Chapter 9, “Synthesizing Research Results Using Meta-Analysis”
Caruth, G. g. (2013). Demystifying mixed methods research design: A review of the literature. Mevlana International Journal Of Education, 3(2), 112-122. doi:10.13054/mije.

Note: You will access this article from the Walden Library databases.

Foster, L. H., Watson, T. S., Meeks, C., & Young, J. S. (2002). Single-subject research design for school counselors: Becoming an applied researcher. Professional School Counseling, 6(2), 146.

Note: You will access this article from the Walden Library databases.

Walden University Course Guides (2017). COUN 6626 Research Methodology and Program Evaluation: Week 7. Retrieved from

Document: Final Project Worksheet

Required Media

Laureate Education (Producer). (2017g). Mixed methods: An example [Video file]. Baltimore, MD: Author.

Note: The approximate length of this media piece is 11 minutes.

Accessible player –Downloads– Download Video w/CC Download Audio Download Transcript

Credit: Provided courtesy of the Laureate International Network of Universities.

Laureate Education (Producer). (2017d). Final project worksheet part 2 [Audio file]. Baltimore, MD: Author.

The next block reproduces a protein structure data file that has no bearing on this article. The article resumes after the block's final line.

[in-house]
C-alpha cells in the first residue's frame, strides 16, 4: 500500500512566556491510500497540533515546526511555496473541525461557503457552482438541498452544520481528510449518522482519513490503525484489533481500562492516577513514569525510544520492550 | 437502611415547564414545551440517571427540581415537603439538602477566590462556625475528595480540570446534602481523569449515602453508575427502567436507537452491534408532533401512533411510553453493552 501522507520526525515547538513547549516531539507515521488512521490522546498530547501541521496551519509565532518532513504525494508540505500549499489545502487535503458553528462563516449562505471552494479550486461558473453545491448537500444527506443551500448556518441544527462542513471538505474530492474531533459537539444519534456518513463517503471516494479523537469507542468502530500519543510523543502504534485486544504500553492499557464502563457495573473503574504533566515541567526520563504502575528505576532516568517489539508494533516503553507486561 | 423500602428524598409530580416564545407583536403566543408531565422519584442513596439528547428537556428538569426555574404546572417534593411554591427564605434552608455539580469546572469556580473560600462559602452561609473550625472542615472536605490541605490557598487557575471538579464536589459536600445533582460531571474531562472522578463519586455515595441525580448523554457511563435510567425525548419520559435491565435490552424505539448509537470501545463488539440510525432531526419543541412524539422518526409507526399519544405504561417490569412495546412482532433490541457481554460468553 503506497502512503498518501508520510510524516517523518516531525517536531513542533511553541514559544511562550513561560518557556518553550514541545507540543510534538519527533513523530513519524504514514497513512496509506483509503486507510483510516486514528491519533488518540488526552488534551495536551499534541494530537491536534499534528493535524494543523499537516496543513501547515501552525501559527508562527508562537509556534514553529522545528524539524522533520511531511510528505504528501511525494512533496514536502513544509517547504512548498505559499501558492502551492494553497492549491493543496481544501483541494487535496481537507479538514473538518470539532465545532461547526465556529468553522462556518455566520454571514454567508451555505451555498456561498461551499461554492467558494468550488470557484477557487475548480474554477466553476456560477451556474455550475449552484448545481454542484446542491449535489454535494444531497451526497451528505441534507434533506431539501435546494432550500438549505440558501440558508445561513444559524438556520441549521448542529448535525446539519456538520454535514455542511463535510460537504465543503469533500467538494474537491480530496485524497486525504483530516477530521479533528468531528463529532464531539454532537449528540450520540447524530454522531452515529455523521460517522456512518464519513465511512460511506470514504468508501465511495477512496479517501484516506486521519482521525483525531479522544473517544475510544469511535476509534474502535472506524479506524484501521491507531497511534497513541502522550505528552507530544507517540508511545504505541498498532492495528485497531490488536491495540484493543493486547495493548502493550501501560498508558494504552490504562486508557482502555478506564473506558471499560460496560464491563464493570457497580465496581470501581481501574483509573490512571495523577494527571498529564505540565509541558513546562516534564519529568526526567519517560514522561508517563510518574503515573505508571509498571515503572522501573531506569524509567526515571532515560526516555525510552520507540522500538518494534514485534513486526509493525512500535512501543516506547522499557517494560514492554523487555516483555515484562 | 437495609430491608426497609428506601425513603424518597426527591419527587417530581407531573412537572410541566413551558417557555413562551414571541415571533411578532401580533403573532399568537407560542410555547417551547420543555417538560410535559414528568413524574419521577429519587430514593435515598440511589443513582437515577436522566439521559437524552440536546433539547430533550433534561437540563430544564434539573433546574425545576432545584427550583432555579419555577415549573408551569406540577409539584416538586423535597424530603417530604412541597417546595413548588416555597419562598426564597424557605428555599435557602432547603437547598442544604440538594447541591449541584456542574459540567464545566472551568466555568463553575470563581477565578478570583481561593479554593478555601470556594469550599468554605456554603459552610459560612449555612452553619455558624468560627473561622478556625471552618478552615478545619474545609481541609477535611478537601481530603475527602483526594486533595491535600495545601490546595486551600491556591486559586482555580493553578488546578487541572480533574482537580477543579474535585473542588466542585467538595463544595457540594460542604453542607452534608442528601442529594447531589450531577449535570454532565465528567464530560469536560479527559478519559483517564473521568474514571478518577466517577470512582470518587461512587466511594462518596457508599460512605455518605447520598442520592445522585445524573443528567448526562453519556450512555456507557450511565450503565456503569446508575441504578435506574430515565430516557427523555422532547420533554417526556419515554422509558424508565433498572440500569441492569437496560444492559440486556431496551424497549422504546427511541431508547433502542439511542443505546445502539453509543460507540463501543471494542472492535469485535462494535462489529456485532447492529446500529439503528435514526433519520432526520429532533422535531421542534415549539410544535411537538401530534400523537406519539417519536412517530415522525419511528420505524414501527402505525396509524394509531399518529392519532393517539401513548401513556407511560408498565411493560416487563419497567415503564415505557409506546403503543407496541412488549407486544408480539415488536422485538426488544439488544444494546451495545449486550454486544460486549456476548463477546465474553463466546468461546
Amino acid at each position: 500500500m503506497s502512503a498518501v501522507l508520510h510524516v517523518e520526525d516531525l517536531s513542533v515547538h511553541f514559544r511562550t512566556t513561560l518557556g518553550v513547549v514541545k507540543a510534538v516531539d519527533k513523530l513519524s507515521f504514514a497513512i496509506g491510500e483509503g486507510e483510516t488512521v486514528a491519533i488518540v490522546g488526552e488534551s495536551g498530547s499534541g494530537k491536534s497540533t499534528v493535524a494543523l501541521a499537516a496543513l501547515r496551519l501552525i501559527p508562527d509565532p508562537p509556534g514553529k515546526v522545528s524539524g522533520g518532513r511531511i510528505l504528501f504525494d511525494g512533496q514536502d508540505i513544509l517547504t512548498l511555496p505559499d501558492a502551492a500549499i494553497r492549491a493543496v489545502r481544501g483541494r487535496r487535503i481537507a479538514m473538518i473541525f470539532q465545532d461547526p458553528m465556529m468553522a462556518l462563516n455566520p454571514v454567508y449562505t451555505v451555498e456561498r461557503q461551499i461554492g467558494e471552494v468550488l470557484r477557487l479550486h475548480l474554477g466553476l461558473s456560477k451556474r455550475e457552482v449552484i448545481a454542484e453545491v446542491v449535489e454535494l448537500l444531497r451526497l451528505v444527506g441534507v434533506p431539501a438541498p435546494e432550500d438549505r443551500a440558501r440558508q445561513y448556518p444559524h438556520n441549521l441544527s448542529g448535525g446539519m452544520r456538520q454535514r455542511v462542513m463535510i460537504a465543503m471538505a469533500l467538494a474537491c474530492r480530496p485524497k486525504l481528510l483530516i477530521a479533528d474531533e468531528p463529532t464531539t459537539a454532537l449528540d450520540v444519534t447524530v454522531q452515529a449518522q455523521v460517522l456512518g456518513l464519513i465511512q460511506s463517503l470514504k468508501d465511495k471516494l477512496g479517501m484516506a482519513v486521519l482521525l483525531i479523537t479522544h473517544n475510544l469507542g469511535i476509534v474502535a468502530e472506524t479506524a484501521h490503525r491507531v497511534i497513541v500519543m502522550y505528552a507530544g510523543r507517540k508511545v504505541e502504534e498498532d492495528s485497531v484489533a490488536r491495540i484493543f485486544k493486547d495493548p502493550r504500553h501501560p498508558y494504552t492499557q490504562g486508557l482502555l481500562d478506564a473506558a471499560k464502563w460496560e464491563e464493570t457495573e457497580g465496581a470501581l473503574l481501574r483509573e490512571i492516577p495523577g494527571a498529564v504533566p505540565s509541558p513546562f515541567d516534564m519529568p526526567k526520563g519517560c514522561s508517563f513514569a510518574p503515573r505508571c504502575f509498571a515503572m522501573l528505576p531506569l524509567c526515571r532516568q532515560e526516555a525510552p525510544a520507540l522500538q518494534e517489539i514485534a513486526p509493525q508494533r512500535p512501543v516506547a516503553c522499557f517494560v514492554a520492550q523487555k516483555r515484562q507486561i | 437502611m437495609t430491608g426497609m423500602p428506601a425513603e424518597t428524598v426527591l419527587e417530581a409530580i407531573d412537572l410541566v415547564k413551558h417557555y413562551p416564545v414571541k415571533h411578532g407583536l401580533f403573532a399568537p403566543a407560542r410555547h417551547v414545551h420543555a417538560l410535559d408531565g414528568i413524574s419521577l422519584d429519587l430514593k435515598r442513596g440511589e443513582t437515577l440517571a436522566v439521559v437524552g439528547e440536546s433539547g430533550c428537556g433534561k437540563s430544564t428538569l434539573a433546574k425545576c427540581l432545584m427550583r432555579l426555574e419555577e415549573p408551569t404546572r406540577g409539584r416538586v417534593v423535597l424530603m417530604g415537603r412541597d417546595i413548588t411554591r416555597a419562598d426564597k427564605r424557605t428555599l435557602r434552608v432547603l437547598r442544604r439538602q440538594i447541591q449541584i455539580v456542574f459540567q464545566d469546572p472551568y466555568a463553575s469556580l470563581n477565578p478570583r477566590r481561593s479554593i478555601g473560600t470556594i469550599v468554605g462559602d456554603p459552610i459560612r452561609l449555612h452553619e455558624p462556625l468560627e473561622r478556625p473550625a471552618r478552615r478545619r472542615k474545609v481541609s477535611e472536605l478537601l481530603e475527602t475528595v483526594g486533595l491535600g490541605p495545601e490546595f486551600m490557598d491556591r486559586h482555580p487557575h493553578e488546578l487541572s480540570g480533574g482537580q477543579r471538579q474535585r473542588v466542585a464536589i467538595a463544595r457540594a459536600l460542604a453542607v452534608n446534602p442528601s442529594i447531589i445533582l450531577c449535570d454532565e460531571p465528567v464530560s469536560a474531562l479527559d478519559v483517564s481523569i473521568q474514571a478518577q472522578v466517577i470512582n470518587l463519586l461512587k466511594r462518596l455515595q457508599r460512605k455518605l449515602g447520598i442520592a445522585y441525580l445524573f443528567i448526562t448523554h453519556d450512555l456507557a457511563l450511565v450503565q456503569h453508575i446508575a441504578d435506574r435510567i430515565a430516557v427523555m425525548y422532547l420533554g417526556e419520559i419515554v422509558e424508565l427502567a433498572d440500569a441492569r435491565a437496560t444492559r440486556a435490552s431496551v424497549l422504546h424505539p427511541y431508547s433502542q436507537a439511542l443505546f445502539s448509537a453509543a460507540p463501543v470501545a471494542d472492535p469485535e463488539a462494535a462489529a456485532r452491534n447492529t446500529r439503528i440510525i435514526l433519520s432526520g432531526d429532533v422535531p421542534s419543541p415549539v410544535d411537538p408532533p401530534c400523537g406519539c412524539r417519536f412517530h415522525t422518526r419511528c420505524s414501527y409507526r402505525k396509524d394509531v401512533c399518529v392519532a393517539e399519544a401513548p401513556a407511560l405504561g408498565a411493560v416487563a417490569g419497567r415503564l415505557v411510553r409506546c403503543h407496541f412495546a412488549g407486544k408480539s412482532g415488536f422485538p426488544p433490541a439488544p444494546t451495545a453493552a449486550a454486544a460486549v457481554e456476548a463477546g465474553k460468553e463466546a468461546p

Note: The approximate length of this media piece is 10 minutes.

Accessible player –Downloads– Download Video w/CC Download Audio Download Transcript
Mixed Methods: An Example

© 2017 Laureate Education, Inc. 1

Mixed Methods: An Example Program Transcript

NARRATOR: Doctor Debra Rose Wilson’s study provides an excellent example of a mixed method research design. Note why this is the case, as she explains her research question and study.

DEBRA ROSE WILSON: My background’s in health care and my PhD Is in Health Psychology. And I teach in the School of Psychology, as well as in the School of Nursing. I’m a nurse as well, so I come into this with a health perspective, looking at research from a holistic perspective, recognizing that if we’re examining any phenomena within health, that we have to look at it from many angles. That it isn’t always just cause and effect.

For example, in cardiovascular disease, it isn’t just genetics that causes the disease, it’s diet, it’s whether they had an angry personality, how much social support they had, it’s even with your breasts fed or not, as an infant. All of those factors contribute to the disease.